The subjects of war and peace seem to be ever relevant, and in the run up to Easter it is interesting to look at Jesus' approach to these matters. Please read {bible}Matthew 26, verses 47-56{/bible}.


In this passage we see Jesus make the most difficult of decisions: to hand himself over to those totally opposed to what he stood for. It cannot have been easy. Jesus knew what the consequences would be, and at any time he could have avoided this. He was God's Son: he could do anything with that power. But some kind of superhero escape would not have brought about the supreme act of love and sacrifice that God had in mind.

In contrast to Jesus' approach, it is interesting to note that at least one disciple had come equipped with a sword. This reminds us that the disciples came from different walks of life and perspectives. Among their number were those with Zealot tendencies, who saw military action in the name of religion as justifiable. Perhaps others had been alarmed by the turn of events when Jesus entered the temple, and confronted the money- changers and traders, so were determined to protect themselves and Jesus. Maybe Jesus' talk of impending death had brought a determination to avoid this, or had reinforced the idea that the time for a showdown with the authorities was at hand.

Whatever the case it is clear that Jesus had no intention of using brute force to prevail. He understood where his disciples were coming from, but knew that God had different ideas.

The reading above may also be contrasted with {bible}Matthew 5 verse 9{/bible} ("Happy are those who work for peace; God will call them his children.") and verses 43 - 48; also {bible}Luke 22 verses 36 - 8{/bible}. In the verses from Matthew there is a clear exhortation to using peaceful methods, whilst in Luke, Jesus seems to suggest that arms are required, an idea that he immediately seems to contradict. So is the message contradictory? Is nonviolence the only way? Some Christians believe passionately that the latter is the case. Many others see it as being necessary to stand up to injustice and aggression, using force as a last resort: the bully should not be allowed to win, except that we need to be careful as to who is in the bully role!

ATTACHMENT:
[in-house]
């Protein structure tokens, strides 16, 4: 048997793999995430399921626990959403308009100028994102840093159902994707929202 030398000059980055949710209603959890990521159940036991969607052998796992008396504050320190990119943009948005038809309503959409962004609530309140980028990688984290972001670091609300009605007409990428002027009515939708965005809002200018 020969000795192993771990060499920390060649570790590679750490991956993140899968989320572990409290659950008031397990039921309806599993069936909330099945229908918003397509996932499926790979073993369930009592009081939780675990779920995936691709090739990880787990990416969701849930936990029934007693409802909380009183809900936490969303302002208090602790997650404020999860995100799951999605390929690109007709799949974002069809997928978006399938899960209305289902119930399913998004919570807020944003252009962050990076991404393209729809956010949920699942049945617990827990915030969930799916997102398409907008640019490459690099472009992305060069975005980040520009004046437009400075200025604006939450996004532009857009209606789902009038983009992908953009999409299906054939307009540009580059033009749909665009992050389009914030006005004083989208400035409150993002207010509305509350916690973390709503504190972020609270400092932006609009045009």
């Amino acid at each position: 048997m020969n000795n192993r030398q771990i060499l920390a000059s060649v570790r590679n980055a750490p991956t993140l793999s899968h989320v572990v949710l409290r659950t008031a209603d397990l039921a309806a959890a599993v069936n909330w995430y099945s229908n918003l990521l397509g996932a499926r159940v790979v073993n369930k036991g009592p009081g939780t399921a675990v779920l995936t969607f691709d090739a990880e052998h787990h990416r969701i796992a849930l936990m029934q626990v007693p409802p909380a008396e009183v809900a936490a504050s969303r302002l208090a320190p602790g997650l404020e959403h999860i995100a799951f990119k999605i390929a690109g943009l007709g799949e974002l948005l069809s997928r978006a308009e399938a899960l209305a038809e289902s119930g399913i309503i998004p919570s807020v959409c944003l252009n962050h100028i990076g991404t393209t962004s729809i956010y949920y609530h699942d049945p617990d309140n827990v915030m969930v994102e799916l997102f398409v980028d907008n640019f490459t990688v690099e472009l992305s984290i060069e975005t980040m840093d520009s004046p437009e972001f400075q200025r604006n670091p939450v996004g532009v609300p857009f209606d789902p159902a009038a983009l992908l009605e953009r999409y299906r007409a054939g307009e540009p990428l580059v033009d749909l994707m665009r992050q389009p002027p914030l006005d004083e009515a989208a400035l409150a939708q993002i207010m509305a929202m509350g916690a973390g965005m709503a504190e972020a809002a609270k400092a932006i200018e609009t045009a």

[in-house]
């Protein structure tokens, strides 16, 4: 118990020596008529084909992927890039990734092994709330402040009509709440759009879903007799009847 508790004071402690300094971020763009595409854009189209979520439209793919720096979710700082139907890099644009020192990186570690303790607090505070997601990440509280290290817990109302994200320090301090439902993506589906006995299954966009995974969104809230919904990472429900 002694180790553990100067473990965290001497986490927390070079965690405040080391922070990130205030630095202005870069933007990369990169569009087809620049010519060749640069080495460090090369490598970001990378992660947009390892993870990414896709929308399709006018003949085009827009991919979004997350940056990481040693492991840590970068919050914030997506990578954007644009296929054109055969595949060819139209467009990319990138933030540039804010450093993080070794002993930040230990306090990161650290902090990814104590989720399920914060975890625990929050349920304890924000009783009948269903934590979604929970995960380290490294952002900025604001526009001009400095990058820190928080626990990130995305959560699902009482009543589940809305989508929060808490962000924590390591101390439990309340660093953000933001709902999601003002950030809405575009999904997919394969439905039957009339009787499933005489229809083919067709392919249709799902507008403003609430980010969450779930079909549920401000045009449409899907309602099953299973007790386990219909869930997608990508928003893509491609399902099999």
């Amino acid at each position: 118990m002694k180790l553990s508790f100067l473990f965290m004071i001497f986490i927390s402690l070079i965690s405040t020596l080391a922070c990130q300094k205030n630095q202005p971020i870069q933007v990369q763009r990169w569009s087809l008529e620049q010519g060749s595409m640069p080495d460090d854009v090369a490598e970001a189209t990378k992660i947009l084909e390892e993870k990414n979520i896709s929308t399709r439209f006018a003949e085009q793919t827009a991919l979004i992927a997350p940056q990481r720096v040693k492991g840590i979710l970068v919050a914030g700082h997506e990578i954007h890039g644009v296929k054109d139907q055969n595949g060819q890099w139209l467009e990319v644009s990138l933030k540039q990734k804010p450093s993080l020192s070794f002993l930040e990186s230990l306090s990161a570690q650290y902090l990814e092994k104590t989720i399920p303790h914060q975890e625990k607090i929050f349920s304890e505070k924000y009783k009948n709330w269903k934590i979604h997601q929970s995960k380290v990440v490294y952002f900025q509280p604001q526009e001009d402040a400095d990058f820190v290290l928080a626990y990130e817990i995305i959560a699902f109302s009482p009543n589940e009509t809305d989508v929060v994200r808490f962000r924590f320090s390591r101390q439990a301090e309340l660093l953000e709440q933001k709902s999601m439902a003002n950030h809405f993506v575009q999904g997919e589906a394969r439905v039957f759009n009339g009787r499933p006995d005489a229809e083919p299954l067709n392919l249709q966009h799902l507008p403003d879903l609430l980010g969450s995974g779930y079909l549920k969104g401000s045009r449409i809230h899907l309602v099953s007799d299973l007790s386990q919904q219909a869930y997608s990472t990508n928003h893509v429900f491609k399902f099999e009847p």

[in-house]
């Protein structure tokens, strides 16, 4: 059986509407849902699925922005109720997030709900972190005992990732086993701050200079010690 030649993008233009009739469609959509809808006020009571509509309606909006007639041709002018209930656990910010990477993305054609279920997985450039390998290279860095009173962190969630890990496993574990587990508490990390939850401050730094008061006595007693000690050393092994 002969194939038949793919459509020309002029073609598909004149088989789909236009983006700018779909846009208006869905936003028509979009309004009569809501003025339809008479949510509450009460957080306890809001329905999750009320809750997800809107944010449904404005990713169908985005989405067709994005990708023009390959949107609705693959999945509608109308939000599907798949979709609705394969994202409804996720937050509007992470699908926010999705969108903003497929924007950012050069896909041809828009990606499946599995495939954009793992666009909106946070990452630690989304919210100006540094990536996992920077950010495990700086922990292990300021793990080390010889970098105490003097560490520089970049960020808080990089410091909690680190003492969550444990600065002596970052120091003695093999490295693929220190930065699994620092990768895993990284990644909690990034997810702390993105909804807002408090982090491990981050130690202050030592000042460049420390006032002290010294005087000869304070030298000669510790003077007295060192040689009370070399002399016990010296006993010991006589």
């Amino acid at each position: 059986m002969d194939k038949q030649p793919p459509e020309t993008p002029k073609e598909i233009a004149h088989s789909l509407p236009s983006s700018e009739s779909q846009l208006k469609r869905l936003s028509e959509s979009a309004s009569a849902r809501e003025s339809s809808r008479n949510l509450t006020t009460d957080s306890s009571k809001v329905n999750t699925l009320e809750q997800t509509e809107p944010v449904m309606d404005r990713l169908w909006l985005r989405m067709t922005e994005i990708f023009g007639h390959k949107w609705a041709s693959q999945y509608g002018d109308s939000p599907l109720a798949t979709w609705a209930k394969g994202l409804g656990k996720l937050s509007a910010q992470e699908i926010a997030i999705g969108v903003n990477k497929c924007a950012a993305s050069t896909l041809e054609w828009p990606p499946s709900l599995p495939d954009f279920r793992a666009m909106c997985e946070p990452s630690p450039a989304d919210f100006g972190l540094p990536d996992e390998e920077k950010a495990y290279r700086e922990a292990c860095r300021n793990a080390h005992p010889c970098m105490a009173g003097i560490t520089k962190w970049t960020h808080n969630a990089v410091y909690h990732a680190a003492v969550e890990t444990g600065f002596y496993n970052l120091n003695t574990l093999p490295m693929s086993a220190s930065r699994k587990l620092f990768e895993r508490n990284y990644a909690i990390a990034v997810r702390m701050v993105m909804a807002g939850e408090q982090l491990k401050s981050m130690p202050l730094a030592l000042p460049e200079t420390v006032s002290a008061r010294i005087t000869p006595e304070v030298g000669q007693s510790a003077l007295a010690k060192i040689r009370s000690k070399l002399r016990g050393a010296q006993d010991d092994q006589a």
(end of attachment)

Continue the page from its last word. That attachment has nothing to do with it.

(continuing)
Certainly the course of non-violent resistance should not be dismissed. Nor does it mean accepting that the other side is right. Jesus did not use force to resist the authorities, but he certainly did not accept what they said, before or after his capture and trial, because in the end what he stood for, God's Will, could not be compromised. Likewise, for us, avoiding using force does not mean "going with the flow". The passage from {bible}Luke 22 v.36{/bible} is not contradictory since Jesus was foretelling the times of difficulty that would be coming for himself, and for those who followed him, and the need to hold onto their Faith and stand up for their Lord. In this sense the sword is more figurative than actual, with truth, the Word of God, as the sword, an allegory that Paul uses in his letter to the {bible}Ephesians (6:17){/bible}. Jesus was quick to correct his disciples ({bible}Luke 22v.3 8{/bible}) when they took him literally.

It is a truth that more can be accomplished by words and positive action than by sheer brute force. Perhaps it is not surprising that some contemporary military commanders and politicians are talking of the need to win hearts and minds to secure peace. We can all do well to remember the story of the Spanish Conquistadores who took a fortified Indian town in the Americas. Through brutal actions they endeavoured to convert the local populace to Christianity. Superficially they seemed to succeed, but it was not a lasting result once the conquerors moved on to their next campaign, because an example of violence did not encourage the population to follow Christ sincerely. Years later a single missionary entered the town armed only with a Bible, and through his words and actions he converted them all!

Chris Noyce

This is the last of a series of articles based on materials produced for the URC's Bible Year, although they have been rewritten for use at Isaac Watts, sometimes very extensively. The original materials can be found at, for which credit goes to the Vision4life steering group (including ideas from Diana Townsend, Peter Henderson, and anon!).